Dear Benjamin

Time Warner Cable tries to make a price hike sound like a discount in this jaw-dropping letter

June 29, 2014
June 29, 2014
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In a week when Aereo lost to established broadcasters in a Supreme Court battle, a letter from your cable provider about a hike in your monthly internet bill can feel like adding insult to injunction. But I almost have to salute whoever wrote this letter from Time Warner Cable, which I received last week:

Dear Benjamin,

We hope you’ve been enjoying your special monthly promotional rate. Currently, you pay a total of $44.98 per month, which includes your promotion and any additional services and equipment you’ve ordered. As this promotion is set to end soon, your next bill would reflect the current standard rate of $63.98 per month.

As a thank you for your continued business, we’d like to extend you another special offer on you services.

When your promotional rate comes to an end on July 7, 2014, you’ll keep enjoying the services you love for a total of $55.98* per month–that’s still a savings of $8.00 per month off the standard rate. You new monthly price includes a promotion that will expire on May 27, 2015.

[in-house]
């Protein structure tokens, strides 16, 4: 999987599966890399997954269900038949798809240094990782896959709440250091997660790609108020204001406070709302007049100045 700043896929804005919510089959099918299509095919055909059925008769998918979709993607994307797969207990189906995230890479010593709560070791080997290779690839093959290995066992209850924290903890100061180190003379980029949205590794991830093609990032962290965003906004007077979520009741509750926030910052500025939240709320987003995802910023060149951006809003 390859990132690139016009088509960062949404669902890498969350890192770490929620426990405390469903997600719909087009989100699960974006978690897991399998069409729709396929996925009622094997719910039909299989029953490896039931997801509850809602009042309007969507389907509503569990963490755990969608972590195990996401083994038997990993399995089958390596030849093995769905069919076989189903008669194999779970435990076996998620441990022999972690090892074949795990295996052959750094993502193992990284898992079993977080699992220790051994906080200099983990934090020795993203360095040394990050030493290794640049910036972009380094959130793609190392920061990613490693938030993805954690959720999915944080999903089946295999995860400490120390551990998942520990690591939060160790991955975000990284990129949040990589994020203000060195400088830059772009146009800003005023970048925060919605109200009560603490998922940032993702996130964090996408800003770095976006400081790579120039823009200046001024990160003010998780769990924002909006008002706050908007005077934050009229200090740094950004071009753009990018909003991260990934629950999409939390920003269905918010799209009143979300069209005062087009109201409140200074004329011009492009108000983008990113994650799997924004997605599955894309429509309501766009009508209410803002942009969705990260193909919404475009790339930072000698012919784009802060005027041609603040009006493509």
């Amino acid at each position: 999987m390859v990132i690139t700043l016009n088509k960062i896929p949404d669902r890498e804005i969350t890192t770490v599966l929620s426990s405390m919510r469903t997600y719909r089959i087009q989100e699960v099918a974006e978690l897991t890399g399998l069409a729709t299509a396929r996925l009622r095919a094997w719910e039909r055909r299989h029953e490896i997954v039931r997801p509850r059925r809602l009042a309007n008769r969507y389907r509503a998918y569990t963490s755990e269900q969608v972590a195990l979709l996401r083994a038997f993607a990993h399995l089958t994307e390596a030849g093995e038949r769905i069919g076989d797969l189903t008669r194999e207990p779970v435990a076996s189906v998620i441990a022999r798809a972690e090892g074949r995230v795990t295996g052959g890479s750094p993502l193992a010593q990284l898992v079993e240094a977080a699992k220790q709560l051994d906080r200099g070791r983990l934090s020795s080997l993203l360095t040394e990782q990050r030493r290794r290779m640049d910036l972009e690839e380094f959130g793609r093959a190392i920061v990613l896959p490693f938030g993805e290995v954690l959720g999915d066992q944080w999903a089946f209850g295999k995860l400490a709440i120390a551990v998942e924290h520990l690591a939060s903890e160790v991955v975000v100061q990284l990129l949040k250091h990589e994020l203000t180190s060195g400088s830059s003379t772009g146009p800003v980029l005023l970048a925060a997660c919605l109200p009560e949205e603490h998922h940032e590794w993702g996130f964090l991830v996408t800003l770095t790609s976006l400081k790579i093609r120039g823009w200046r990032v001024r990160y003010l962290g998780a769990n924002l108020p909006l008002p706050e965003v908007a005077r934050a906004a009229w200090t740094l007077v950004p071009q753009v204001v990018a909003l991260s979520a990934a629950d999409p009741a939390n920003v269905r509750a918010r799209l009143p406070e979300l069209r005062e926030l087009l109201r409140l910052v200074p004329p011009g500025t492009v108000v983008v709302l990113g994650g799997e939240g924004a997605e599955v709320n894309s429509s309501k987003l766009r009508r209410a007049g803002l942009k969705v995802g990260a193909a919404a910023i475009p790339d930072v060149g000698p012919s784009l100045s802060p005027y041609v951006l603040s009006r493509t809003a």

No action is required—this great new rate will begin automatically with your next bill.

Thank you for being a valued Time Warner Cable Customer.

Sincerely,
Time Warner Cable

The rates in this letter are for internet service only, it should be noted.

Customers of Time Warner Cable in New York City might know the drill here. What you sometimes can do as a TWC customer is call the customer service line and haggle until you’re offered the same rate or a smaller increase. But then you’ve spent hours of your life on hold or asking for a manager. The only company that seems to have a customer service reputation more abysmal than TWC is the company that wants to buy it. No, seriously, Time Warner Cable and Comcast are apparently the worst.

Admittedly, Time Warner Cable is an easy target. But this letter is a perfect example of everything that feels inhuman about the cable industry, which increasingly seems to be on the opposite side of the consumer when it comes to policy and access. This letter reads like a piece of satire from Douglas Adams. But, sadly, it’s real.

You can listen to Ben’s podcast at Marketplace Tech or on iTunes. He’s @thebrockjohnson on Twitter.

Check out Glass for more on the future of TV.

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